Russian vodka and Czech crown jewels

Despite his vow to uplift Czech political life, new president Milos Zeman made no excuses for his 'tired and emotional' appearance at a highly symbolic state event. His call for closer ties with Russia have raised further concerns in a traditionally anti-Russian society.

Jan Hornát
17 May 2013
Czech president Milos Zeman. Demotix/Tomak Hajek. All rights reserved.

Czech president Milos Zeman. Demotix/Tomak Hajek. All rights reserved.

Last Thursday, a ceremony was held at the Prague Castle to open a public display of the Czech crown jewels. Since the Velvet Revolution, the scepter, the crown and the royal orb are displayed every five years, only for a limited number of days. The jewels are locked in a chamber in St. Vitus Cathedral and the door is guarded by seven locks. Each lock is opened with a unique key and thus all seven key-holders must be present to open the chamber.

The highly symbolic act of opening the Crown Jewels Chamber included the prime minister, the president and the Prague archbishop who, among others, are key-holders. However, what was most interesting (or rather disturbing) about the entire ceremony was that president Milos Zeman appeared to be drunk.

The president’s office quickly dismissed such allegations, claiming that the president suffered from a flu, but it is up to the eye of the beholder to judge the situation.

Two facts suggest that Zeman attended the ceremony drunk. First, the president himself makes no secret of his fondness for the occasional glass of alcohol, and this would not be the first time he appeared drunk in public – only that this time he is the newly-elected president of the country. Second, Zeman spent the day at the Russian embassy celebrating the 68th anniversary of the end of World War II. There, the president asked the Russian ambassador to increase Russian investments in the Czech Republic (implicitly favoring the Russian bid in a Czech nuclear tender) and to send more Russian businessmen to Prague. He then recited the text of a children’s song in fluent Russian. As some commentators indicate, Zeman arrived at the Crown Jewels Chamber “strengthened” by vodka from the Russian embassy.

If Zeman really was inebriated during such a symbolic event, his demeanor shows grave disrespect for the presidential institution and his ceremonial duties. Czech presidents such as T.G. Masaryk or Vaclav Havel have held their office in high esteem and most of the nation perceived (and continues to perceive) them as moral figures. Although in the presidential campaign Zeman talked about the need to uplift the political culture of Czech politicians, any of his future preachings about morality in politics will have no authoritative character since he does not seem to follow his own lead.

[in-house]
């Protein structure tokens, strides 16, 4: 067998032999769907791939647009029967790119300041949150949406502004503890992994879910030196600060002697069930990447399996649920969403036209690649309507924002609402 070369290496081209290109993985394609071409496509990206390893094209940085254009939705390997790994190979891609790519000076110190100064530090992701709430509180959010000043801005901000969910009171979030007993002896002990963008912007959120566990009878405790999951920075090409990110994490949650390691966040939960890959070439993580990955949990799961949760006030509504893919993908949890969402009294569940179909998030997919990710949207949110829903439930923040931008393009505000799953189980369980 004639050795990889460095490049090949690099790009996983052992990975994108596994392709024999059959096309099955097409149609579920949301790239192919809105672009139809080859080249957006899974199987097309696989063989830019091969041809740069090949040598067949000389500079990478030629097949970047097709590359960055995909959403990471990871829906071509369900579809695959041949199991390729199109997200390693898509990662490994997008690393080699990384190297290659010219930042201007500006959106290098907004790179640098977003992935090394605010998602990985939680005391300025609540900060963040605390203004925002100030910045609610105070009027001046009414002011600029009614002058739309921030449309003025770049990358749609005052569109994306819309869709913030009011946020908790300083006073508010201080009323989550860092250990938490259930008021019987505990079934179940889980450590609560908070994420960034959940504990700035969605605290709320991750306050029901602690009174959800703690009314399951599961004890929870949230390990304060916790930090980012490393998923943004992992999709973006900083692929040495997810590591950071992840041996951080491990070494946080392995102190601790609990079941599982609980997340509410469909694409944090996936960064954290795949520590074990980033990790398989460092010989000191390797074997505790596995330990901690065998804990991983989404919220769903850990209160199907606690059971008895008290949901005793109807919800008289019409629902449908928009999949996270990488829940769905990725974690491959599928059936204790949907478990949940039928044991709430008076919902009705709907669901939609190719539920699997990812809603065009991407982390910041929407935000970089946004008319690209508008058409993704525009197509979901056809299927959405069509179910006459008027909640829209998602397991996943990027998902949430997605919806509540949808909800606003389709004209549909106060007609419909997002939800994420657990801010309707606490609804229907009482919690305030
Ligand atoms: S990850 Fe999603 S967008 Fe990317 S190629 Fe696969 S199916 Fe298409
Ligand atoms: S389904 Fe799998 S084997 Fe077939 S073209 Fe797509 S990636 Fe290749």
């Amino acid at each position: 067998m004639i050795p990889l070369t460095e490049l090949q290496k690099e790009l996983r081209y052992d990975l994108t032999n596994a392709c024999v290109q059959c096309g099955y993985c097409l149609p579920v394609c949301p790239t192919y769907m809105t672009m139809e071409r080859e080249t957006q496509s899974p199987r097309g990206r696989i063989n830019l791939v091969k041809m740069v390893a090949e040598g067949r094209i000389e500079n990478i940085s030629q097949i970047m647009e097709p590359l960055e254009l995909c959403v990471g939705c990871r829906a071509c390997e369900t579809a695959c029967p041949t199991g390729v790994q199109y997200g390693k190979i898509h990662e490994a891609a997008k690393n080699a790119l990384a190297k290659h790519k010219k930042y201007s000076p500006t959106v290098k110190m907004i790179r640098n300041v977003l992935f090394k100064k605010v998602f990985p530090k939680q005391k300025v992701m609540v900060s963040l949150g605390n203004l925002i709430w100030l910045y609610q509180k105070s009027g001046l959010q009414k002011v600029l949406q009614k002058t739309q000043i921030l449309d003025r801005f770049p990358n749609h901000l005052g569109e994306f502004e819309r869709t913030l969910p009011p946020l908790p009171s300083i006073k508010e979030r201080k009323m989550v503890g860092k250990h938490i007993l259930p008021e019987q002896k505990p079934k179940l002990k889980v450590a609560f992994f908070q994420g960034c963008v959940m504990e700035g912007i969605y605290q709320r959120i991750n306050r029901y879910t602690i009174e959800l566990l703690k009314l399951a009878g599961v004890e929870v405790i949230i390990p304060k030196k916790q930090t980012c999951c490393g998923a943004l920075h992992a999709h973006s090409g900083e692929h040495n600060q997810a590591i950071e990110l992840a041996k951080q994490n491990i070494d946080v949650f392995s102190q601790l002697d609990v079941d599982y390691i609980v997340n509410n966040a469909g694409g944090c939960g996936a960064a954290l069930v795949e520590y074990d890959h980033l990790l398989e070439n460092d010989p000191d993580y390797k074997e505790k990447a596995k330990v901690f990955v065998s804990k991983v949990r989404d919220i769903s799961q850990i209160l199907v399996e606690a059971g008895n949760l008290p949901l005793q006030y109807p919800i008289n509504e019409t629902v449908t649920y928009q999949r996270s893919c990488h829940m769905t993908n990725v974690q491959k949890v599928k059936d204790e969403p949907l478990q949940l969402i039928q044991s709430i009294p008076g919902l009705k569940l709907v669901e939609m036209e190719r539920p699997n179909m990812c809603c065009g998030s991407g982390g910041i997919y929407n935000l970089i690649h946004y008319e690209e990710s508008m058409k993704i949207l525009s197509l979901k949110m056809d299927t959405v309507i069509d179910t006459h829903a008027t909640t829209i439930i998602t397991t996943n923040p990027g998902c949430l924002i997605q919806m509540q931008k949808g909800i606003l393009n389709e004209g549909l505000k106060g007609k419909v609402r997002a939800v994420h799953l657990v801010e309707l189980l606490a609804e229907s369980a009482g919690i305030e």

Leaving the drunkenness aside, what is perhaps more disturbing for some in the Czech Republic is Zeman’s overt inclination toward Russia. The Soviet occupation from August 1968 onward has left deep animosities toward the Kremlin in Czech society, and many do not wish to see Prague strengthen ties with Moscow (despite potential economic opportunities). The picture of Milos Zeman drinking at the Russian embassy and then next day appearing drunk in public also reminded many Czechs of the infamous state visits of drunken Soviet communist leaders. Moreover, due to the recent standoff between the Czech foreign minister and Zeman, the president may attempt to assert his own foreign policy track, oriented more to the “east” than the “west”.

Zeman labels himself a euro-federalist, but at the same time he is strongly pro-Russian (claiming that Moscow should join the EU in the long term) – can these two perspectives go together or are they mutually exclusive?

There is no reason for the EU not to cooperate with the Russian Federation – both in terms of trade and energy. But the question is whether Moscow also wants to cooperate with the EU or whether it rather wishes to subtly exploit the market. As Vladimir Putin aims to establish a counterweight to the EU (the so-called Eurasian Union) and as his country becomes increasingly authoritarian, the number of shared values and interests between the EU and Russia is diminishing. In addition, EU members such as the Baltic states or Poland feel that their national security is threatened by Russia – the Polish government has recently vowed to fund its unique missile shield programme, which it is argued is a defensive provision against a perceived Russian threat.

For the Czech Republic, it is important to find a balance between cooperating with Russia while not succumbing to its influence. President Zeman may be right that Russian investments would be beneficial for the Czech economy. Nevertheless, Russian business often brings mafia-like practices with it and increases the shadow economy. Also, a strong presence of Kremlin-backed state companies may be detrimental to Czech national security.

In the meantime, one can only hope that Zeman really had the flu during Thursday’s ceremony - and that his conduct was not affected by Russian vodka.

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